These characteristics mean that this cohort is generally working-age and earning income that exceeds the means-testing thresholds for public programs. It also means that these people aren’t victims of an unfair system but rather mostly are rational actors who’ve made reasonable judgements based on age, costs, and health status. It doesn’t mean policy-makers shouldn’t concern themselves with this group. But it might change how we think about the role of government and public policy. Notwithstanding the rhetoric from pharmacare proponents, Canada’s uninsured population isn’t, by and large, vulnerable.
Accounting for the under-insured population doesn’t fundamentally change this judgement either. The Hoskins Panel relies on a 2016 survey to estimate that another 9 percent of Canadians have inadequate drug coverage due to a combination of co-payments, deductibles, or premiums. It never determines a standardized measure for adequacy. Instead the panel counts on people to self-assess the inadequacy of their coverage given that costs for the individual “can still be high.”
This is a flimsy basis to disrupt our current model for drug coverage. Especially since the report’s same page concedes that as many as 4.1 million Canadians are eligible for public insurance but aren’t enrolled for various reasons including their drug costs won’t exceed plan deductibles or a lack of awareness.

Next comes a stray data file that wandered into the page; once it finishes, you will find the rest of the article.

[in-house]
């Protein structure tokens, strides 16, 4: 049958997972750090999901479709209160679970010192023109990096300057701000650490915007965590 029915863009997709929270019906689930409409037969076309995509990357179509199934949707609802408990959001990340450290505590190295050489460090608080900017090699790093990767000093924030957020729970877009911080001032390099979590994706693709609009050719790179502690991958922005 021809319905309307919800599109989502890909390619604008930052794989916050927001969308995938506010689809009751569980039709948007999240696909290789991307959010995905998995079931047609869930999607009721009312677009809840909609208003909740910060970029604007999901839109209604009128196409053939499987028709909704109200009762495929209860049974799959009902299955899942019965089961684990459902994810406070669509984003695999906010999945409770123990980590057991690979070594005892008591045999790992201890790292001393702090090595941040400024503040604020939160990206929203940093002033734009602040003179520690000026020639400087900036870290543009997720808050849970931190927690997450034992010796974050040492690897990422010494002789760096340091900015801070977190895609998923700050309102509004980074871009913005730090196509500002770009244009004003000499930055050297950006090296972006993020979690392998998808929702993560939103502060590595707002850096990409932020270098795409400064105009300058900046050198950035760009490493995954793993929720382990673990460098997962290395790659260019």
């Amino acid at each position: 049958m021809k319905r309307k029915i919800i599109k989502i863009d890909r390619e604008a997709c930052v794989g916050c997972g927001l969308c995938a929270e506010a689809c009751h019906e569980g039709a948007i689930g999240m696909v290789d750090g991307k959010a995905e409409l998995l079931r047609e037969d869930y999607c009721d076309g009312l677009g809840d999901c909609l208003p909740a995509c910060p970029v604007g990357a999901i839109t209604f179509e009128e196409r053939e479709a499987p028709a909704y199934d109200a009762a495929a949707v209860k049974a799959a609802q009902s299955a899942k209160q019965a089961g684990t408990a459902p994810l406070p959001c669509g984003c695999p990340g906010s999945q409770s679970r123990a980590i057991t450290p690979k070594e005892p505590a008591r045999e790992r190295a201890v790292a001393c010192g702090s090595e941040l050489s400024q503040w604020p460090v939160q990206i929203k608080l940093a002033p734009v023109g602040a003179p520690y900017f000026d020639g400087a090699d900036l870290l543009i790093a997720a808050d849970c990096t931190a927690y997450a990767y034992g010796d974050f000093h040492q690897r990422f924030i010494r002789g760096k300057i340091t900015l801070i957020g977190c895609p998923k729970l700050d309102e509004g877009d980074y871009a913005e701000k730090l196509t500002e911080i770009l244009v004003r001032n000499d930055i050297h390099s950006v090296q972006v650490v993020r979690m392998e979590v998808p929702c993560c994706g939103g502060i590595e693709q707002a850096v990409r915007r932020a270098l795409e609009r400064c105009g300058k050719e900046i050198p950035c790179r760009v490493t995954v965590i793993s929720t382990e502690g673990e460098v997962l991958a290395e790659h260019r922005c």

It only reinforces that the “significant gaps in coverage and access” are both qualitatively and quantitatively less significant than the Hoskins Panel and its proponents claim. The truth is we may only be talking about roughly three-quarters of a million people or so who neither have access to private nor public plans and face limitations to obtaining drug coverage through an employer or on their own.
This matters, of course, because the significance of the purported gap is key to the panel’s appeal to Canadians’s fairness and its justification for sweeping reforms to the current drug insurance model. If the gap isn’t that big and the people affected aren’t vulnerable – in fact, a considerable share have deliberately chosen not to obtain drug insurance – then, it seems to me, the whole fairness argument collapses under the weight of its own evidence. And, in turn, it becomes more and more difficult to justify blowing up the current model to better accommodate a population roughly the size of Mississauga.
Drilling down into the data and evidence produces a much different story than the Hoskins Panel and its proponents have perpetuated. The vast majority of Canadians currently have drug coverage and the story about those who don’t is more complicated than is presented. There’s certainly room for incremental progress as we’ve set out to target those who are in need and reach closer to universal access to drug coverage. But policy-makers should recognize that we don’t need radical change to deliver on Canadians’s expectations about fairness and ultimately ensure no one is left behind.
Sean Speer is a Munk senior fellow at the Macdonald-Laurier Institute and author of a recent commentary titled, A Dose of Reality: The Need for a Targeted Approach to Pharmacare.
Image credit: Marco Verch Professional Photographer and Speaker/Flickr